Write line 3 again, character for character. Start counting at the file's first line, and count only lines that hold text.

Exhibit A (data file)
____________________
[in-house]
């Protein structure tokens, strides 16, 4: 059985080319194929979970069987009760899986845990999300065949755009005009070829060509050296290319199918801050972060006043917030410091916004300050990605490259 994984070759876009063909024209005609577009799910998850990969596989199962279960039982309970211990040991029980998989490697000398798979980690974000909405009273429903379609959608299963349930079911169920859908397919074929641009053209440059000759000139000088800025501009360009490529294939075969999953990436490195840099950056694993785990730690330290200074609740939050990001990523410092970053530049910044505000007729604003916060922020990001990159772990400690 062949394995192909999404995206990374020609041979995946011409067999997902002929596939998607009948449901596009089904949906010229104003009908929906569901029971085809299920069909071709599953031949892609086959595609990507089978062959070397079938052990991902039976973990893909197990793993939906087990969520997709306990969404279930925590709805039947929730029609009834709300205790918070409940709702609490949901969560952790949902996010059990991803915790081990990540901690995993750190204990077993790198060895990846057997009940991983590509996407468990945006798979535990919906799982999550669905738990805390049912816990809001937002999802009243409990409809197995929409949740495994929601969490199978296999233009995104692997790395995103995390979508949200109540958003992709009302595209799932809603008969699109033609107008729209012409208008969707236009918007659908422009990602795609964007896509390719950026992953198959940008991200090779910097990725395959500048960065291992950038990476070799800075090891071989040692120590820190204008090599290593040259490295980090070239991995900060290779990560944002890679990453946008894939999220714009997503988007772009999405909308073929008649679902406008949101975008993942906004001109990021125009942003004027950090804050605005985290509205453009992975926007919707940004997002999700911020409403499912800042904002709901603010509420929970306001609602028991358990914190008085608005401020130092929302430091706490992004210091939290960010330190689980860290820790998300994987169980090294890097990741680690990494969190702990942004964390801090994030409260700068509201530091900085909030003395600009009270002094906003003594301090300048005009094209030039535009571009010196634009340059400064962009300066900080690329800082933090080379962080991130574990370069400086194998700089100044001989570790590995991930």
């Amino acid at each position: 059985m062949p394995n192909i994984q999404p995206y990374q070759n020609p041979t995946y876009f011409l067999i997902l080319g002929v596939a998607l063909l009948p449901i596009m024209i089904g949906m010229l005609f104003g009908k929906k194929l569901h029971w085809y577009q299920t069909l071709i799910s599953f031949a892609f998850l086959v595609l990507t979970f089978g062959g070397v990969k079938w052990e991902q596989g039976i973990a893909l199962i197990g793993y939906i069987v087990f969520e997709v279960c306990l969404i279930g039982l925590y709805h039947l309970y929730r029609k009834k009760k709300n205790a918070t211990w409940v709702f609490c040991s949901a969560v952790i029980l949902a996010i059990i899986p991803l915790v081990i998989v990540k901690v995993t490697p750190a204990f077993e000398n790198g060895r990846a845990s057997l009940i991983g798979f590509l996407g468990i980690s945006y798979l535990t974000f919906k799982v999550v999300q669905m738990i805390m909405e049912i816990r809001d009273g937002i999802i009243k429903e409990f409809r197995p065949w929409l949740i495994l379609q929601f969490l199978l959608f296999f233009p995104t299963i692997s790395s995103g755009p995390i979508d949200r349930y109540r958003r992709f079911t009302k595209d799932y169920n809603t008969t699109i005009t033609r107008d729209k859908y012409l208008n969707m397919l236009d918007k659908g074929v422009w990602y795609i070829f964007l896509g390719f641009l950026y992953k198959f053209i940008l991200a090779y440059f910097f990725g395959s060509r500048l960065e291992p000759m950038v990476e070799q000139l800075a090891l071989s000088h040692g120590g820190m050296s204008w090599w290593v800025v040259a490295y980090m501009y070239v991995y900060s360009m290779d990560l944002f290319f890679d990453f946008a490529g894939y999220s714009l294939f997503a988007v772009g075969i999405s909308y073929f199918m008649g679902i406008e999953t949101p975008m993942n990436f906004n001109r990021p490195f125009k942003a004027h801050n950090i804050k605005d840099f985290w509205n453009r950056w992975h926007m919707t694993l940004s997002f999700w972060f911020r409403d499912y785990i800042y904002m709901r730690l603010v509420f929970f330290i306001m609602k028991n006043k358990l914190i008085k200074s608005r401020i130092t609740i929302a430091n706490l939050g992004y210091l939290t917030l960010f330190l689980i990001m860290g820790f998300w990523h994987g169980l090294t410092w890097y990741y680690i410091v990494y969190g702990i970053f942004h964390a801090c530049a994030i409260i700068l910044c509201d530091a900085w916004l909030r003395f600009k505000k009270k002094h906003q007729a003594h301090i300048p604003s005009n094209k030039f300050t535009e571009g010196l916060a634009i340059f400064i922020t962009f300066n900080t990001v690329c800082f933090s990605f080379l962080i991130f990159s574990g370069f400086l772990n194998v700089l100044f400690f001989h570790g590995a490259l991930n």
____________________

């Amino acid at each position: 059985m062949p394995n192909i994984q999404p995206y990374q070759n020609p041979t995946y876009f011409l067999i997902l080319g002929v596939a998607l063909l009948p449901i596009m024209i089904g949906m010229l005609f104003g009908k929906k194929l569901h029971w085809y577009q299920t069909l071709i799910s599953f031949a892609f998850l086959v595609l990507t979970f089978g062959g070397v990969k079938w052990e991902q596989g039976i973990a893909l199962i197990g793993y939906i069987v087990f969520e997709v279960c306990l969404i279930g039982l925590y709805h039947l309970y929730r029609k009834k009760k709300n205790a918070t211990w409940v709702f609490c040991s949901a969560v952790i029980l949902a996010i059990i899986p991803l915790v081990i998989v990540k901690v995993t490697p750190a204990f077993e000398n790198g060895r990846a845990s057997l009940i991983g798979f590509l996407g468990i980690s945006y798979l535990t974000f919906k799982v999550v999300q669905m738990i805390m909405e049912i816990r809001d009273g937002i999802i009243k429903e409990f409809r197995p065949w929409l949740i495994l379609q929601f969490l199978l959608f296999f233009p995104t299963i692997s790395s995103g755009p995390i979508d949200r349930y109540r958003r992709f079911t009302k595209d799932y169920n809603t008969t699109i005009t033609r107008d729209k859908y012409l208008n969707m397919l236009d918007k659908g074929v422009w990602y795609i070829f964007l896509g390719f641009l950026y992953k198959f053209i940008l991200a090779y440059f910097f990725g395959s060509r500048l960065e291992p000759m950038v990476e070799q000139l800075a090891l071989s000088h040692g120590g820190m050296s204008w090599w290593v800025v040259a490295y980090m501009y070239v991995y900060s360009m290779d990560l944002f290319f890679d990453f946008a490529g894939y999220s714009l294939f997503a988007v772009g075969i999405s909308y073929f199918m008649g679902i406008e999953t949101p975008m993942n990436f906004n001109r990021p490195f125009k942003a004027h801050n950090i804050k605005d840099f985290w509205n453009r950056w992975h926007m919707t694993l940004s997002f999700w972060f911020r409403d499912y785990i800042y904002m709901r730690l603010v509420f929970f330290i306001m609602k028991n006043k358990l914190i008085k200074s608005r401020i130092t609740i929302a430091n706490l939050g992004y210091l939290t917030l960010f330190l689980i990001m860290g820790f998300w990523h994987g169980l090294t410092w890097y990741y680690i410091v990494y969190g702990i970053f942004h964390a801090c530049a994030i409260i700068l910044c509201d530091a900085w916004l909030r003395f600009k505000k009270k002094h906003q007729a003594h301090i300048p604003s005009n094209k030039f300050t535009e571009g010196l916060a634009i340059f400064i922020t962009f300066n900080t990001v690329c800082f933090s990605f080379l962080i991130f990159s574990g370069f400086l772990n194998v700089l100044f400690f001989h570790g590995a490259l991930n």